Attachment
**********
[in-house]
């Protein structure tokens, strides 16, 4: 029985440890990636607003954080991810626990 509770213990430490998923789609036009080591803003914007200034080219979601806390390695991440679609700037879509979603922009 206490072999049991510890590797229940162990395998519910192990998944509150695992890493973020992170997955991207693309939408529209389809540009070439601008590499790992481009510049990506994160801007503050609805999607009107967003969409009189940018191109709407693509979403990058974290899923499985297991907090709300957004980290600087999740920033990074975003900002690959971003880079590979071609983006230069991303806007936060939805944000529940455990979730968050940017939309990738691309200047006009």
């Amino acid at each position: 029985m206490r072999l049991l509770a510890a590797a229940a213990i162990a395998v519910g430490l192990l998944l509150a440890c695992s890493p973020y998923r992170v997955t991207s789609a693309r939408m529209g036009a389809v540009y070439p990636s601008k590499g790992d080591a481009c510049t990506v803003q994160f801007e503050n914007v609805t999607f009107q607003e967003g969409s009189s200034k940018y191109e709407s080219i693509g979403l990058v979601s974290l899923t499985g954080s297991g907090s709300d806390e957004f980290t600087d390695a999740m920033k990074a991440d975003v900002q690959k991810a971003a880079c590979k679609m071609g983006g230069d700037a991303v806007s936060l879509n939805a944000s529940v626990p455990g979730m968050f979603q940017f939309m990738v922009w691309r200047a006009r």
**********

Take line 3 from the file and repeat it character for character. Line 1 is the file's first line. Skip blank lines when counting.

């Amino acid at each position: 029985m206490r072999l049991l509770a510890a590797a229940a213990i162990a395998v519910g430490l192990l998944l509150a440890c695992s890493p973020y998923r992170v997955t991207s789609a693309r939408m529209g036009a389809v540009y070439p990636s601008k590499g790992d080591a481009c510049t990506v803003q994160f801007e503050n914007v609805t999607f009107q607003e967003g969409s009189s200034k940018y191109e709407s080219i693509g979403l990058v979601s974290l899923t499985g954080s297991g907090s709300d806390e957004f980290t600087d390695a999740m920033k990074a991440d975003v900002q690959k991810a971003a880079c590979k679609m071609g983006g230069d700037a991303v806007s936060l879509n939805a944000s529940v626990p455990g979730m968050f979603q940017f939309m990738v922009w691309r200047a006009r």